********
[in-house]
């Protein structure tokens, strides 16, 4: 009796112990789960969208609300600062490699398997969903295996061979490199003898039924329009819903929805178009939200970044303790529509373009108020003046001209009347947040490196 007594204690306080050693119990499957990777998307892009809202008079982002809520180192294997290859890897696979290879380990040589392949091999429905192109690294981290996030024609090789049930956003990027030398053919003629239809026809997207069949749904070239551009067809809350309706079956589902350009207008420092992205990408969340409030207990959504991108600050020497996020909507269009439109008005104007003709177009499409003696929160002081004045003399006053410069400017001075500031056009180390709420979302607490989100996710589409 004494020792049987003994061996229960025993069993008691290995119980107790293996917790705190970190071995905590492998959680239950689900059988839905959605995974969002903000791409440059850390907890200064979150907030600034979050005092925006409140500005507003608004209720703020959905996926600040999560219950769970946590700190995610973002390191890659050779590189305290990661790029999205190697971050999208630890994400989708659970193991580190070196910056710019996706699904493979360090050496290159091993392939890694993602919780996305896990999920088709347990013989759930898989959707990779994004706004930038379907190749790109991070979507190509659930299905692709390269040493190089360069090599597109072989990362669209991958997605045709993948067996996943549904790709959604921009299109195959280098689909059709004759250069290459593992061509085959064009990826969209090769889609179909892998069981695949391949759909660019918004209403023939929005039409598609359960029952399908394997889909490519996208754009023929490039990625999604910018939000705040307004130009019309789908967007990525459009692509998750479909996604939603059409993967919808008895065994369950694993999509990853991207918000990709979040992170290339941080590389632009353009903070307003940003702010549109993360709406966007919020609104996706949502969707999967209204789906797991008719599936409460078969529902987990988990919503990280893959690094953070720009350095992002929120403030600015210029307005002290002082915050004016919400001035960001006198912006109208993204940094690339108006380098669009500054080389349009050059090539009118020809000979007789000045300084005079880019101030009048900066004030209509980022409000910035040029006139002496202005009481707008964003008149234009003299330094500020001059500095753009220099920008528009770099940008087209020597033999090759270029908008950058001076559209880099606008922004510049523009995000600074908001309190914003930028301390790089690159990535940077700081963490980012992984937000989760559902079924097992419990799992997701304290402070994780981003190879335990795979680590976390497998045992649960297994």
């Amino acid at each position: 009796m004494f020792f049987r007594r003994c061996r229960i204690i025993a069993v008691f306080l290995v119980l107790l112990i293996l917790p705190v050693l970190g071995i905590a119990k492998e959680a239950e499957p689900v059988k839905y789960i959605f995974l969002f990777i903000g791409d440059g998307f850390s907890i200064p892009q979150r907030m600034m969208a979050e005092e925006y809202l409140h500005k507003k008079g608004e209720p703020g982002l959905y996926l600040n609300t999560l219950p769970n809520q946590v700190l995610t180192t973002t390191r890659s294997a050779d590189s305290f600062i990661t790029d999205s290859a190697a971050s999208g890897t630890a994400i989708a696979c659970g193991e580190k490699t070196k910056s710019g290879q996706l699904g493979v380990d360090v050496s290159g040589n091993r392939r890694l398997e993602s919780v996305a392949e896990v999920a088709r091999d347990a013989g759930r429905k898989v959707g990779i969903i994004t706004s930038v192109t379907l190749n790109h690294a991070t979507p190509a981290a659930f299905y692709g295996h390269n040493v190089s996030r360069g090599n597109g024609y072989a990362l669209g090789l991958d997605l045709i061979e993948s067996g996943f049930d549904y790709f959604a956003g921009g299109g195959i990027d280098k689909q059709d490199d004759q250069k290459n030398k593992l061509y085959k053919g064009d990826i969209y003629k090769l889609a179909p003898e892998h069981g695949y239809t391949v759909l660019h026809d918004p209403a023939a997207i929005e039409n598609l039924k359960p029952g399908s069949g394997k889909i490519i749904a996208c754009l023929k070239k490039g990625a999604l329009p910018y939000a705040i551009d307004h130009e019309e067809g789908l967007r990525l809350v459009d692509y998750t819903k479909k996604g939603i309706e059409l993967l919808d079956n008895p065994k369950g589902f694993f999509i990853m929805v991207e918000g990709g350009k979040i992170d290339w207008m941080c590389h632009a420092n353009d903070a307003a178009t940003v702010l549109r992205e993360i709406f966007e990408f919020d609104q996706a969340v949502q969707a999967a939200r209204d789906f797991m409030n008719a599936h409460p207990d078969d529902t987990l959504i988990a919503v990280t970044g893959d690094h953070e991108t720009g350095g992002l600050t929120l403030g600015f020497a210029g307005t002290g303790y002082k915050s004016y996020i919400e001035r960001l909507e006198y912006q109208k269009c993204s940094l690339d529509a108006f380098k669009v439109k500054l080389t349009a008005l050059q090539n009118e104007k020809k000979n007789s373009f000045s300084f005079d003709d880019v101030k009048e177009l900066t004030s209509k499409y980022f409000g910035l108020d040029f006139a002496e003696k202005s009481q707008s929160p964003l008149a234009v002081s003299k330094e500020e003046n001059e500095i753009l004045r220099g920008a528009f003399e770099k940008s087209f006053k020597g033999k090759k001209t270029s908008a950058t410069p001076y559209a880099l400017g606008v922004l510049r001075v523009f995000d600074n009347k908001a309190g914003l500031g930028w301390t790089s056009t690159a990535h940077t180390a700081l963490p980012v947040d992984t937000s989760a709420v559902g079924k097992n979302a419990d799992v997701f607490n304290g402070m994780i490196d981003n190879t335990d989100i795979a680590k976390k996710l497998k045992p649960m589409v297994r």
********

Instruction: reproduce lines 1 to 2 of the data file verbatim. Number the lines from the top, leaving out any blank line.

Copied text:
[in-house]
């Protein structure tokens, strides 16, 4: 009796112990789960969208609300600062490699398997969903295996061979490199003898039924329009819903929805178009939200970044303790529509373009108020003046001209009347947040490196 007594204690306080050693119990499957990777998307892009809202008079982002809520180192294997290859890897696979290879380990040589392949091999429905192109690294981290996030024609090789049930956003990027030398053919003629239809026809997207069949749904070239551009067809809350309706079956589902350009207008420092992205990408969340409030207990959504991108600050020497996020909507269009439109008005104007003709177009499409003696929160002081004045003399006053410069400017001075500031056009180390709420979302607490989100996710589409 004494020792049987003994061996229960025993069993008691290995119980107790293996917790705190970190071995905590492998959680239950689900059988839905959605995974969002903000791409440059850390907890200064979150907030600034979050005092925006409140500005507003608004209720703020959905996926600040999560219950769970946590700190995610973002390191890659050779590189305290990661790029999205190697971050999208630890994400989708659970193991580190070196910056710019996706699904493979360090050496290159091993392939890694993602919780996305896990999920088709347990013989759930898989959707990779994004706004930038379907190749790109991070979507190509659930299905692709390269040493190089360069090599597109072989990362669209991958997605045709993948067996996943549904790709959604921009299109195959280098689909059709004759250069290459593992061509085959064009990826969209090769889609179909892998069981695949391949759909660019918004209403023939929005039409598609359960029952399908394997889909490519996208754009023929490039990625999604910018939000705040307004130009019309789908967007990525459009692509998750479909996604939603059409993967919808008895065994369950694993999509990853991207918000990709979040992170290339941080590389632009353009903070307003940003702010549109993360709406966007919020609104996706949502969707999967209204789906797991008719599936409460078969529902987990988990919503990280893959690094953070720009350095992002929120403030600015210029307005002290002082915050004016919400001035960001006198912006109208993204940094690339108006380098669009500054080389349009050059090539009118020809000979007789000045300084005079880019101030009048900066004030209509980022409000910035040029006139002496202005009481707008964003008149234009003299330094500020001059500095753009220099920008528009770099940008087209020597033999090759270029908008950058001076559209880099606008922004510049523009995000600074908001309190914003930028301390790089690159990535940077700081963490980012992984937000989760559902079924097992419990799992997701304290402070994780981003190879335990795979680590976390497998045992649960297994």